Where to watch poetry on YouTube

From radio to podcasts, to spoken word and performance poetry in video form, specifically YouTube. Radio and podcasts focus on the words and sound of the voice, where as videos of people performing poetry add that performative element and seems like a more total translation of a live performance. Many channels have managed to reach millions with posting regular videos of a wide range of poets.

We look at a few local channels and a few big ones overseas.

We of course have the Melbourne Spoken Word YouTube channel. Started a few years ago with Bill Moran and Emily Weitzman visiting, with the help of Freeman Trebilcock in particular we’ve expanded to grow a channel of regular videos, from our own events as well as recording other gigs around Melbourne and hope to expand upon that in 2016.

The other key Melbourne-based channel is RealPoetryMovies, produced by Ken Smeaton. Ken publishes videos each week from poetry gigs around Melbourne, and they’re known for including the text on the screen with a poem.

Before YouTube, Melbourne had Red Lobster. A regular program on community television channel, Channel 31, produced by David McLauchlan and others. It ran up until 2012, and there’s an archive of all 275 episodes online, which is great to see poetry from past gigs and some poets looking a little more youthful than they do now.

Chamber Poets, a gig in Woodend run by Myron Lysenko, has a channel of videos from their gig as well, with videos of both features and open micers online. Other projects, such as the Common Ground interfaith spoken word program have their own playlist as part of Multicultural Arts Victoria with videos.

Beyond Melbourne, Bankstown Poetry Slam in Sydney has a regular channel of live poetry performances from their gigs and the Australian Poetry Slam has videos from the National and NSW finals.

Beyond Australia, the number one channel that most people have heard of is Button Poetry, featuring vid

The Myth of Creative Success

This year we become a family of four. A little fire. A melody. A wifey. And me. That is four heads to shelter, four bodies to clothe, four mouths to feed and forty toes to keep warm. And its all on my pay-cheque. The glorious income of a poet. Now that is one daunting reality.

A full time poet. This is what I have prided myself on being the last few years. And yet now, this year, I take on another job to feed the four hungry mouths. So no longer am I technically a full-time poet. My ego bucks at this. Wants to be recognised. Admired. Wants the myth of success.

The notion of the full-time creative in any field is one that is strived for. There is a myth that once you are a full time poet/musician/writer/dancer/whatever then you have truly made it. When your art pays for your life then you have reached artistic Nirvana. The top of your game. Success.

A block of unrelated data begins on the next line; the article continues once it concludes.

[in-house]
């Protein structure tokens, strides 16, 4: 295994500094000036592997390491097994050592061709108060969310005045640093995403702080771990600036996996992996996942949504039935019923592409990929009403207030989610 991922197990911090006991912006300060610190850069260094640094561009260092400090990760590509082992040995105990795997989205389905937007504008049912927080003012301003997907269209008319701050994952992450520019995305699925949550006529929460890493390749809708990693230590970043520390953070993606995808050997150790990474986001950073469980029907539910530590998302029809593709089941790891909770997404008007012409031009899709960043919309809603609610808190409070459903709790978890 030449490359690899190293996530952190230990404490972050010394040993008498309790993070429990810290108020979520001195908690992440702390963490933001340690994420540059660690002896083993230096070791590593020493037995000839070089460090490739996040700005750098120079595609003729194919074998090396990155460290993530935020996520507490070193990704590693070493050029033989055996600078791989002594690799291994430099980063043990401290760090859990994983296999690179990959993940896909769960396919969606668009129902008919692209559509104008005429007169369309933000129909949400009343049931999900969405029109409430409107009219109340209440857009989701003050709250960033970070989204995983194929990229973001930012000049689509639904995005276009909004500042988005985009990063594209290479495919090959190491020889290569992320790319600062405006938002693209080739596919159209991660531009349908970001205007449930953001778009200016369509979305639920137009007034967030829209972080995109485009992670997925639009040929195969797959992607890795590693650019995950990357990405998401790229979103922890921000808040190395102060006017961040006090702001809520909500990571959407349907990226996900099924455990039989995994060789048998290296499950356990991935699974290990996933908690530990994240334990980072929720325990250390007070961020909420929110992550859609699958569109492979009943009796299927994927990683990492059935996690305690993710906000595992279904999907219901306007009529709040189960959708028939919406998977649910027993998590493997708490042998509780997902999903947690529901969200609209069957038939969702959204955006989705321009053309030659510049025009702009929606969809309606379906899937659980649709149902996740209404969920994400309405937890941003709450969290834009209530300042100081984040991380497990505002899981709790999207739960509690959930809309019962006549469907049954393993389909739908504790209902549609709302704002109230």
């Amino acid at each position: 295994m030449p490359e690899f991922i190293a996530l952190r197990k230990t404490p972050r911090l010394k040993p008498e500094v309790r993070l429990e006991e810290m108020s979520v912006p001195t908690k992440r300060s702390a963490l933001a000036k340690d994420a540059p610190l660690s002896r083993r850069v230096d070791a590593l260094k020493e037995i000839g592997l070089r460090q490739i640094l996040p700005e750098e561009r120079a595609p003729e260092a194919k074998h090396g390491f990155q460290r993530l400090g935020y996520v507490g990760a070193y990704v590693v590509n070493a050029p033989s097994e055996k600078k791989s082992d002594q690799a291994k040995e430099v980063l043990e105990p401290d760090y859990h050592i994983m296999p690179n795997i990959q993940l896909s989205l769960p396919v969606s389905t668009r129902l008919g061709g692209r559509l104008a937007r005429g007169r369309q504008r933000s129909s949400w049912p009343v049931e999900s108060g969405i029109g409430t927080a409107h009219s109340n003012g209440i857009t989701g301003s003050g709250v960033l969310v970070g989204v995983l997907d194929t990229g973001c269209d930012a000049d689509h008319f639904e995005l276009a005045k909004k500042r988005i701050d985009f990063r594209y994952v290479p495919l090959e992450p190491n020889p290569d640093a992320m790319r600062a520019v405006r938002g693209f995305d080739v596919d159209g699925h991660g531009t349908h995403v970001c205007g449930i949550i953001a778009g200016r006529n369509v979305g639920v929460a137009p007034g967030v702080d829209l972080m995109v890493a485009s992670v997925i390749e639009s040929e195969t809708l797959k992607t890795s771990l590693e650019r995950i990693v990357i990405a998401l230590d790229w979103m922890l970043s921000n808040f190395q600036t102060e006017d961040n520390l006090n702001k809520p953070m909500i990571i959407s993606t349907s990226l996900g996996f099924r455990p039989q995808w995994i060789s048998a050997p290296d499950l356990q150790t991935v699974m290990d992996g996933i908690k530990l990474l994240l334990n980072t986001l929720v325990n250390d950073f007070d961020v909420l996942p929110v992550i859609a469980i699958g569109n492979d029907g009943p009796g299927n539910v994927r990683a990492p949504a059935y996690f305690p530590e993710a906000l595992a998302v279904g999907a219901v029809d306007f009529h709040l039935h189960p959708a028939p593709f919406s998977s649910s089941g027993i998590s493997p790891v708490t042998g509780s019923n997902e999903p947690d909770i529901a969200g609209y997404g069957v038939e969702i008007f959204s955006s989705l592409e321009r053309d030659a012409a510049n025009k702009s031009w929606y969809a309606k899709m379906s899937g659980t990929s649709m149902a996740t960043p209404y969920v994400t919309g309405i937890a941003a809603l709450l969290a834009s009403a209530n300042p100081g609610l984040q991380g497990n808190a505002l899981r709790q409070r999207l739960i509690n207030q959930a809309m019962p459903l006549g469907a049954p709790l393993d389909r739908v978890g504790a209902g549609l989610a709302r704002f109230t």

I think its time we called this one for what it is…BULLS%#T.

The full-time artist life is a lot less romantic than the myth of said life. Most weeks I would get one day of actual writing and the rest of the time my creativity was dolled out the same way as everybody else’s – between the cracks, in the stolen minutes, when the boy is finally asleep, after I write these invoices, between these fifty emails, sitting in the carpark of the school I am teaching in that day, in the greenroom of another poetry gig.

This is reality, I would say, for almost every creative person in the world. Certainly every full-time creative who has ever been honest with me about the actuality of their lifestyle. The myth is never the reality. Reality is hectic tour schedules and broken relationships and lonely hotels and screwed up business deals and bloody hard work to make it all happen. So even if we are ‘full-time artists,’ we cannot escape the normality. The frustration of the everyday. We wont ever have an open slather of free time for our creativity. The dream of endless artistic freed

Log in to spoken word podcasts

Last week, we talked about what radio shows you can tune into to listen to spoken word. It’s younger cousin, the podcast has for a while been a popular alternative to radio, and spoken word has had some stuff out in podcast form for you to subscribe to and listen to on your phone or off your computer at home.

The best Podcast to listen to, especially for Australian listeners, is La Danza Poetica, produced by DJ Lapkat. Produced monthly, there’s currently thirty-nine episodes and feature a wide range of Australian and international spoken word, including a whole lot of Melbourne artists.

Launched last year, Nathan Hondros and Robbie Coburn record The Australian Poetry Podcast with a focus on Australian poets. With nine episodes online, it hasn’t had a new episode since June last year, but we hope it comes back.

With its final episode coming in late January, IndieFeed: Performance Poetry has a huge archive of shows since 2006, with Melbourne poet Joel McKerrow as one of the hosts, featuring a nice range of Australian poets alongside a huge archive of American slam poets.

Canberra slam, BAD!SLAM!NO!BISCUIT! has an archive of twenty-three podcasts featuring a whole bunch of their featured poets from their gigs. Very interesting to see something like a podcast as an artefact of a gig, and evidence that Canberra is not just full of politicians.

It’s been suggested a few times and the idea keeps coming up that Melbourne Spoken Word should do its own podcast. Perhaps rotating hosts monthly, with interviews and featured poets from Melbourne. Let us know what you think of the idea in the comments.

Photo by FreeImages.com/Maurice Rodin